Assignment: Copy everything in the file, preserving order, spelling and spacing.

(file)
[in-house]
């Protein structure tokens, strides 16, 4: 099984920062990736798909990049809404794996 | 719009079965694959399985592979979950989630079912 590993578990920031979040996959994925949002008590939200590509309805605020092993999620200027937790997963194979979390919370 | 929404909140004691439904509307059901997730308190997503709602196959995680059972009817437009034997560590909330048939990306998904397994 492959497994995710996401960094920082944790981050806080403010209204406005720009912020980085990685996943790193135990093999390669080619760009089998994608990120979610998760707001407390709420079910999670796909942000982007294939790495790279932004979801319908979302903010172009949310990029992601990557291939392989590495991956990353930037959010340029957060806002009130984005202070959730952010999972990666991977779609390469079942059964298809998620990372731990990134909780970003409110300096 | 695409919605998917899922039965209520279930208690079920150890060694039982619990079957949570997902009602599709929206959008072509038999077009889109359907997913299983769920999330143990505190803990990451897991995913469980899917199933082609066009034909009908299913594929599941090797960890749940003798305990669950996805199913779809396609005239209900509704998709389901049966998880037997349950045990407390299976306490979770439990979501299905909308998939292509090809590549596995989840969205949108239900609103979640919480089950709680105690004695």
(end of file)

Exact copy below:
[in-house]
């Protein structure tokens, strides 16, 4: 099984920062990736798909990049809404794996 | 719009079965694959399985592979979950989630079912 590993578990920031979040996959994925949002008590939200590509309805605020092993999620200027937790997963194979979390919370 | 929404909140004691439904509307059901997730308190997503709602196959995680059972009817437009034997560590909330048939990306998904397994 492959497994995710996401960094920082944790981050806080403010209204406005720009912020980085990685996943790193135990093999390669080619760009089998994608990120979610998760707001407390709420079910999670796909942000982007294939790495790279932004979801319908979302903010172009949310990029992601990557291939392989590495991956990353930037959010340029957060806002009130984005202070959730952010999972990666991977779609390469079942059964298809998620990372731990990134909780970003409110300096 | 695409919605998917899922039965209520279930208690079920150890060694039982619990079957949570997902009602599709929206959008072509038999077009889109359907997913299983769920999330143990505190803990990451897991995913469980899917199933082609066009034909009908299913594929599941090797960890749940003798305990669950996805199913779809396609005239209900509704998709389901049966998880037997349950045990407390299976306490979770439990979501299905909308998939292509090809590549596995989840969205949108239900609103979640919480089950709680105690004695």